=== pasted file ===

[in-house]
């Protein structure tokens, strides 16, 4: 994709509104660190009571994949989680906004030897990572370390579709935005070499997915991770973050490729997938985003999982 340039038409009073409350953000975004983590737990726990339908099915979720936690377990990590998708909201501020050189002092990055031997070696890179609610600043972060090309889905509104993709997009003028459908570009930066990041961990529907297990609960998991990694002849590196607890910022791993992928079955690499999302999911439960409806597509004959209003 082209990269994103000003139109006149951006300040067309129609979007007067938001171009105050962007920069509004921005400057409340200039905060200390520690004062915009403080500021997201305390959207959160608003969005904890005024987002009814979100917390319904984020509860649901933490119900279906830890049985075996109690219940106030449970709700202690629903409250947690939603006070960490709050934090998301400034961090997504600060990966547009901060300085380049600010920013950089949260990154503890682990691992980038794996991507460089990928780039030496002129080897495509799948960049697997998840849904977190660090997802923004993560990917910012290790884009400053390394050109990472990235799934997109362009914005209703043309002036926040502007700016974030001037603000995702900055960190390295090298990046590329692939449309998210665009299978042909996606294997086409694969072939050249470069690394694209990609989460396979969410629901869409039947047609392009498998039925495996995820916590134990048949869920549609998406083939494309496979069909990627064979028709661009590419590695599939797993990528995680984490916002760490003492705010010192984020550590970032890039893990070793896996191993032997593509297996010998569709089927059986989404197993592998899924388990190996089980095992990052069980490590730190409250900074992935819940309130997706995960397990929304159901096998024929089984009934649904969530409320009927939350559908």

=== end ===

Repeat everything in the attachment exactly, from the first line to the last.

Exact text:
[in-house]
């Protein structure tokens, strides 16, 4: 994709509104660190009571994949989680906004030897990572370390579709935005070499997915991770973050490729997938985003999982 340039038409009073409350953000975004983590737990726990339908099915979720936690377990990590998708909201501020050189002092990055031997070696890179609610600043972060090309889905509104993709997009003028459908570009930066990041961990529907297990609960998991990694002849590196607890910022791993992928079955690499999302999911439960409806597509004959209003 082209990269994103000003139109006149951006300040067309129609979007007067938001171009105050962007920069509004921005400057409340200039905060200390520690004062915009403080500021997201305390959207959160608003969005904890005024987002009814979100917390319904984020509860649901933490119900279906830890049985075996109690219940106030449970709700202690629903409250947690939603006070960490709050934090998301400034961090997504600060990966547009901060300085380049600010920013950089949260990154503890682990691992980038794996991507460089990928780039030496002129080897495509799948960049697997998840849904977190660090997802923004993560990917910012290790884009400053390394050109990472990235799934997109362009914005209703043309002036926040502007700016974030001037603000995702900055960190390295090298990046590329692939449309998210665009299978042909996606294997086409694969072939050249470069690394694209990609989460396979969410629901869409039947047609392009498998039925495996995820916590134990048949869920549609998406083939494309496979069909990627064979028709661009590419590695599939797993990528995680984490916002760490003492705010010192984020550590970032890039893990070793896996191993032997593509297996010998569709089927059986989404197993592998899924388990190996089980095992990052069980490590730190409250900074992935819940309130997706995960397990929304159901096998024929089984009934649904969530409320009927939350559908």